A short history of Phorm
As Phorm launches a new consumer product, we track the system's rocky reception in the UK.
Liberal Democrat spokesperson on Home Affairs Baroness Sue Miller was not comforted, to say the least. She told the BBC: "The fact the Home Office asks the very company they are worried is actually falling outside the laws whether the draft interpretation of the law is correct is completely bizarre."
A bit of back and forth
That same day, Phorm started to hit back at the bad press, launching a website called StopPhoulPlay, which aimed to stop myths about the site and take on activists.
"Over the last year, Phorm and its staff have been the subject of a concerted campaign orchestrated by a small but dedicated band of detractors who appear determined to harm our company, irrespective of the facts, and the potential benefits to UK consumers and websites and advertisers," the company said in a statement.
Despite the protests, a parliamentary group formed in April to look into Phorm and other ad tech too although the firm said it looked forward to trying to convince members of the benefits of its system.
While parliament is paying attention, just a month later, the Prime Minister's Office responded to an e-petition asking the government to look into Phorm by saying it wasn't its problem redirecting complaints to the Information Commissioner's Office.
Despite the continuing back and forth controversy, BT and Virgin Media said they were still on board with the service, following reports to the contrary.
But neither the website nor the PMO decision has stopped the critics. Sir Tim Berners Lee said Phorm was like having a TV camera in your living room, while ORG's Jim Killock compared Phorm to industrial espionage.
But the critics weren't having such an easy time, either. Privacy International had a scandal of its own, as a report written by its founder and leader Simon Davies in his day job as a consultant said Phorm was good for privacy despite his lobby group actively protesting it.
Similar waffling was seen at the BBC, which just couldn't make up its mind about whether to block the site, saying the jury was still out on the service.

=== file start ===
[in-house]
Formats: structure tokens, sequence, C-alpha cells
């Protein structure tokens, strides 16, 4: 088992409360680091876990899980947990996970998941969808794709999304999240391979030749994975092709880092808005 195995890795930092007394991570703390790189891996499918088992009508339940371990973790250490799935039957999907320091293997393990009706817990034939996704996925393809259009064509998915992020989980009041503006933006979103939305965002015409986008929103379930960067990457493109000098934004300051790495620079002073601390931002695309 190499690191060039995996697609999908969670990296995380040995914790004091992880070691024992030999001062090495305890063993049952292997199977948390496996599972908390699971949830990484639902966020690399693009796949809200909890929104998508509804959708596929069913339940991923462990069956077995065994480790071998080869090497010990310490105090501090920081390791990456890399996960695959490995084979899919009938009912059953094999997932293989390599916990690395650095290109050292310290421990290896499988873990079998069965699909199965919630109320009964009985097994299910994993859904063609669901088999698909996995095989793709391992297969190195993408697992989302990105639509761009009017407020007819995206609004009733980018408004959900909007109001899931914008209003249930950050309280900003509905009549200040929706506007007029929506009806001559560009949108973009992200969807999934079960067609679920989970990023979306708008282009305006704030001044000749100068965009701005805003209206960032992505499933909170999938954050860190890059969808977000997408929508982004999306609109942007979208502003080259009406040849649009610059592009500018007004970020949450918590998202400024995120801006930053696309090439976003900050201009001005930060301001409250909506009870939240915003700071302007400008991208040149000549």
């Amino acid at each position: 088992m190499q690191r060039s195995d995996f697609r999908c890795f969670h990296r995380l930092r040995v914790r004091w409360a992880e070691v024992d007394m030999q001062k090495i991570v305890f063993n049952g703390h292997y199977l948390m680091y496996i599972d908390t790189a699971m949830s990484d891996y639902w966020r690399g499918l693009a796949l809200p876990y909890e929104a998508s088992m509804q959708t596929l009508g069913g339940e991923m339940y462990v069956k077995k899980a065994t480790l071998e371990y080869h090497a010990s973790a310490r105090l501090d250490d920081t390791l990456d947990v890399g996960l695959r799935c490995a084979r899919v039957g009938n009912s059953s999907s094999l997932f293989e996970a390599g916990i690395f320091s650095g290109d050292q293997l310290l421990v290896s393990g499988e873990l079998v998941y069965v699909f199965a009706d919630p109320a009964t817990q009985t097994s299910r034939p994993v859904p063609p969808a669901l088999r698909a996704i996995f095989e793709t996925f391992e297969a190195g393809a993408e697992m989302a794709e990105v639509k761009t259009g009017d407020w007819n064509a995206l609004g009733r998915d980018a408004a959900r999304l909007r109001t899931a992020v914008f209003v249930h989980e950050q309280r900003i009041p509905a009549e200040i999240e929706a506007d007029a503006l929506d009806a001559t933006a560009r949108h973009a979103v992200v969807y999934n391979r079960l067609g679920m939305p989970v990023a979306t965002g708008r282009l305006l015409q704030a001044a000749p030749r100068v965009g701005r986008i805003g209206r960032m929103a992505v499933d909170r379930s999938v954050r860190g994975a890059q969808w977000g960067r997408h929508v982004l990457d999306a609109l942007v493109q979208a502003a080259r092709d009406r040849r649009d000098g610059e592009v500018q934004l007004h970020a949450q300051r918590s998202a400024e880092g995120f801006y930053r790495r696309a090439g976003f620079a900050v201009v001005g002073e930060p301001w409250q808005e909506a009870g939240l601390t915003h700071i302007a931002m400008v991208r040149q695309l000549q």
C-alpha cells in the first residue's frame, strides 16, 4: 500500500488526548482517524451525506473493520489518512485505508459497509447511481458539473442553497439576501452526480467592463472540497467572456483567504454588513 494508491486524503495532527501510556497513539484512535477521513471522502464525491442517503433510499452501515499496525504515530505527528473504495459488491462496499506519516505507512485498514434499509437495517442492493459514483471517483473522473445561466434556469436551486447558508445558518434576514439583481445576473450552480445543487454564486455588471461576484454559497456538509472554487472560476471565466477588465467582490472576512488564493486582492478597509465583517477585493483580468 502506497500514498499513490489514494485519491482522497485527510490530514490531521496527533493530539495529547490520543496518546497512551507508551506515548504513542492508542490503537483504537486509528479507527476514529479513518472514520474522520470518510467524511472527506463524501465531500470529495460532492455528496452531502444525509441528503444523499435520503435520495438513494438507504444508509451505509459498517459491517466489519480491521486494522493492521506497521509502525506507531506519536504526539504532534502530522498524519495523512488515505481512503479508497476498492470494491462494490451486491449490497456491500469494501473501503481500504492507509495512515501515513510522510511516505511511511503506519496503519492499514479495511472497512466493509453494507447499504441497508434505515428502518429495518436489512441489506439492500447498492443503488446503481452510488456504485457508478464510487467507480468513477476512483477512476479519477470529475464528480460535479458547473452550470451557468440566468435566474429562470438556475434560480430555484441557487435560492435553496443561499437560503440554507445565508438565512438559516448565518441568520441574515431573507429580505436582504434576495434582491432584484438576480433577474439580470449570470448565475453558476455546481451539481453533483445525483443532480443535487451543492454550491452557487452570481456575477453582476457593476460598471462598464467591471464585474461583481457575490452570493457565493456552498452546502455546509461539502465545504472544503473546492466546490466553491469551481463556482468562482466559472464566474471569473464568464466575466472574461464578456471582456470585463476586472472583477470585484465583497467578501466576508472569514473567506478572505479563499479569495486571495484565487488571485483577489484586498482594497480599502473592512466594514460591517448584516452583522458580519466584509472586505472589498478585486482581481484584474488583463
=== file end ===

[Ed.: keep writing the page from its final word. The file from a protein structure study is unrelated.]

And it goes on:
The constant controversy attached to Phorm has led it to change tactics a bit. At a town hall held in the middle of the spring, Phorm said it may pay people to use its system.
And then last month, Phorm sent out an invitation to journalists for an event, where the firm was launching a consumer product what exactly that entailed was unveiled today. In addition to its advertising system, Phorm will be offering a way to target content at surfers using the same method of network scanning. Of course, as yet no UK ISPs have implemented any of Phorm's tech.
The beginning of the end?
In July, Phorm hit a rough patch. BT, the one and only UK ISP to trial its WebWise system, said it had no plans to implement it any time soon. This was largely taken to mean BT had no plans to ever roll out the system, leading to shares in Phorm sliding over 40 per cent in one day.
Phorm stayed confident, saying it still had an ongoing trial in Korean and was in talks with ISPs around the world.
The day after, Carphone Warehouse said it had always been waiting for BT to roll out Phorm first. Carphone Warehouse's chief executive Charles Dunstone said: "We were only going to do it if BT did it and if the whole industry was doing it. We were not interested enough to do it on our own."
Unsurprisingly, Phorm's many critics took the opportunity to celebrate, calling on other ISPs to follow BT's lead and finish off the firm's chance of success on these shores.
This story was updated 7 July 2009.
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